Confused!! Need advise... grad school.


Ok, so Im looking to go back to school. I need to know the pros and cons of NNP vs PNP. I would like to have a family one day... so, which is better time wise, money wise.... Also, any advice on the GRE??? How to study when you have no clue what you are doing!!! Im totally stressing about this! Plus I only have a 2.8 undergrad gpa... so will they even look at me? I cant help it I hated med surg and geriatrics!!!! (no offense out there, just not my thing). How do you portray your passion for continuing your education and do good in the world, when you suck at test taking?:confused:

UVA Grad Nursing

1,068 Posts

First off, what type of setting you you like (inpatient or outpatient)? NNP is an inpatient role.

There are two types of Pediatric NP programs (primary care or acute). Most of the PNP programs in the country are primary care (and thus prepare people for outpatient and clinic settings). PNP-Acute Care programs prepare individuals for inpatient and PICU settings.

Most graduate programs have a 3.0 GPA requirement. While you cannot improve your BSN grades now, you can show the behaviors that a trusted nurse does: precepting, charging, being involved in journal clubs, practice studies (research) at your unit of facility, doing posters at hospital, state or regional conferences, etc. Show an admissions committee that your activities and behaviors today show that you are committed to the profession.

Another consideration would be to take a graduate class at a local univeristy as a 'visiting' or non-degree basis. In this way you can show an admissions committee that you can do well at the graduate level (and look, you got an A in a graduate class too!). This graduate course professor could also be a potential recommendation for you.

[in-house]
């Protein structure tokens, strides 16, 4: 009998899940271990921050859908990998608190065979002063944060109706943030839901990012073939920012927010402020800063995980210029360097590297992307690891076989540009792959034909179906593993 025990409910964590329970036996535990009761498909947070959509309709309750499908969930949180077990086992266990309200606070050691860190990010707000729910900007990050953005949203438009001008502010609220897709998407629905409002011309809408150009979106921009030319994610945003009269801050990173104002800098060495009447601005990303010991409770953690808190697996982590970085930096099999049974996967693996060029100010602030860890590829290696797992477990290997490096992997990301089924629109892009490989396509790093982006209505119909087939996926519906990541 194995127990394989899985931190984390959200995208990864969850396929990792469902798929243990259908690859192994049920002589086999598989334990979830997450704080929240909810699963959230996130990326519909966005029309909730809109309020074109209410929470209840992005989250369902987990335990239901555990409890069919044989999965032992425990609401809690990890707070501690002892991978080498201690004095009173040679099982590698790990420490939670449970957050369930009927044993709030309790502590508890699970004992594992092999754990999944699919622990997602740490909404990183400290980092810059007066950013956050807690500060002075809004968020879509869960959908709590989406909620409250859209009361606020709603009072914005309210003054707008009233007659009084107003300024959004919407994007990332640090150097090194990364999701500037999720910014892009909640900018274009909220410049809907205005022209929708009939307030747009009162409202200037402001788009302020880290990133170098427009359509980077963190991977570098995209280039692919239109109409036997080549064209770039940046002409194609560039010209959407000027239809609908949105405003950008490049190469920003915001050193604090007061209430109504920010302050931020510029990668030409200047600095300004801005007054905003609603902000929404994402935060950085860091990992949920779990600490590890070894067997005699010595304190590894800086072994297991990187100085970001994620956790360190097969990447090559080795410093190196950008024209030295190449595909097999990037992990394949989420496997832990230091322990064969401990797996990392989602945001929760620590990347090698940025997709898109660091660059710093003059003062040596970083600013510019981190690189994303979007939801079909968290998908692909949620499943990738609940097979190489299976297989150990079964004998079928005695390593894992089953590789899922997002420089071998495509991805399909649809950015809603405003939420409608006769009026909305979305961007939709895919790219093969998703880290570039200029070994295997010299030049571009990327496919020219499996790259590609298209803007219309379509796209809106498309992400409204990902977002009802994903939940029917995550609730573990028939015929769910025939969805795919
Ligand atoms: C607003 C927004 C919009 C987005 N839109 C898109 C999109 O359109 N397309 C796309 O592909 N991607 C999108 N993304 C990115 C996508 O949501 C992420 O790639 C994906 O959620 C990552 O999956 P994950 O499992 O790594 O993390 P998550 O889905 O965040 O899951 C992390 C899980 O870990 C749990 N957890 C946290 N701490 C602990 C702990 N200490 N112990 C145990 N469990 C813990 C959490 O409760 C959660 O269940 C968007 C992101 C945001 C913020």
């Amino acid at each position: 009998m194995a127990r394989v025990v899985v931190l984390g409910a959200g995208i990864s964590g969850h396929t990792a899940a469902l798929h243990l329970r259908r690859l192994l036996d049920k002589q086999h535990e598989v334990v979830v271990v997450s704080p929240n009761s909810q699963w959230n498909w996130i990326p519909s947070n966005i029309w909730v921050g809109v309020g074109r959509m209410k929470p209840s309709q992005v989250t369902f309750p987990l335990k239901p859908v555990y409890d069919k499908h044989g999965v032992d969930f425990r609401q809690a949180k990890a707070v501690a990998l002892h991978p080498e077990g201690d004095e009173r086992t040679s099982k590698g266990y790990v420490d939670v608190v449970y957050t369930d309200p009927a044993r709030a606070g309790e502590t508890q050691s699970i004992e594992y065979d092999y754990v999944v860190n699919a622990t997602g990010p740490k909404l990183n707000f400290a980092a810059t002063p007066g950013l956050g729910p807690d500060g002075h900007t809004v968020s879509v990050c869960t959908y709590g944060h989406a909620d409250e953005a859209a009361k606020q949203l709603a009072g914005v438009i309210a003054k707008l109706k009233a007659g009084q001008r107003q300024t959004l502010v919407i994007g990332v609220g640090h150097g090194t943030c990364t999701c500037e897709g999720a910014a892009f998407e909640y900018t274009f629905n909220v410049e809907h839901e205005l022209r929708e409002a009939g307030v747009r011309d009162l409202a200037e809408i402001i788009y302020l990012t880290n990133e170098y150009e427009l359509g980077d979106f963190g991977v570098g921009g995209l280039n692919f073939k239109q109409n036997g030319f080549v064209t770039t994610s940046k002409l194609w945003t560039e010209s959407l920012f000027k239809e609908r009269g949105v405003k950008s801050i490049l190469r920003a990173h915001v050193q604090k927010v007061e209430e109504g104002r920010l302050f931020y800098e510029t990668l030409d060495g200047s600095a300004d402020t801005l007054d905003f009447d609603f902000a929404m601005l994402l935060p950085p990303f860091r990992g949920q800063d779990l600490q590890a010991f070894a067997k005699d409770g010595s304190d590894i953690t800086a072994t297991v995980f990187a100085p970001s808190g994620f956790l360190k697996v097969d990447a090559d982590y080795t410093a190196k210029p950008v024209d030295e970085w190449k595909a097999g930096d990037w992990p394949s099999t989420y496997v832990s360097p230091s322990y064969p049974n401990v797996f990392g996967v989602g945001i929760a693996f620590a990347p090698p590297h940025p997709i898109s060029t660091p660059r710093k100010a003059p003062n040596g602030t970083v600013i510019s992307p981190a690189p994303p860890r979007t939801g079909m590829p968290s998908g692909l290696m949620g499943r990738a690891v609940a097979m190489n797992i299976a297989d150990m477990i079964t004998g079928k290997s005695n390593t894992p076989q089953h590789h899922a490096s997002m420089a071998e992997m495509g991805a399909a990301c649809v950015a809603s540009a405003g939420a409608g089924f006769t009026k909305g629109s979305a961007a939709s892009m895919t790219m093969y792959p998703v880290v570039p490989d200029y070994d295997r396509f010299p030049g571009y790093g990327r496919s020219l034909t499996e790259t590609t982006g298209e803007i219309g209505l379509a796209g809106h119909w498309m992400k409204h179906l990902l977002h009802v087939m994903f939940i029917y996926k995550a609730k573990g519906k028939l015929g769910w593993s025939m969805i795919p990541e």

Good luck


77 Posts

Hi there!

I do have some advice for you on the GRE as I just took it August 2008:

1. My best suggestion is to prepare by purchasing a prep book or two from the bookstore and, depending on how intrinsically motivated you are, study on your own. I took a Kaplan course (EXPENSIVE!!) to prepare for my GRE and was extremely disappointed in it--I did all of their assignments and on the actual GRE I did worse than the Kaplan diagnostic I took before I started studying **GASP**. If I were to do it again I'd study on my own rather than trying to learn an entirely new strategy from someone else. If you keep organized and give yourself enough time, I know you can study alone.

2. The math material can be learned by just reviewing. The concepts are not difficult--basically just algebra and geometry. It had been a long time since I'd done this kind of math but once I looked over it again I remembered and ended up scoring the best on this section of my GRE.

3. The verbal section is a different story. The score you receive basically depends on your "natural" vocabulary--it's hard to improve in a short amount of time. Depending on when you need to take the exam, I'd suggest subscribing to a newspaper/journal of some sorty (i.e. Wall Street Journal, The Economist, etc) and just reading an article or two daily just to be exposed to new words. There are flashcards out there for the Top 400 GRE words and it wouldn't hurt to memorize these as well.

I wish you the best of luck! The GRE can be daunting but take your studying day by day and trust yourself! You'll do great! :up:

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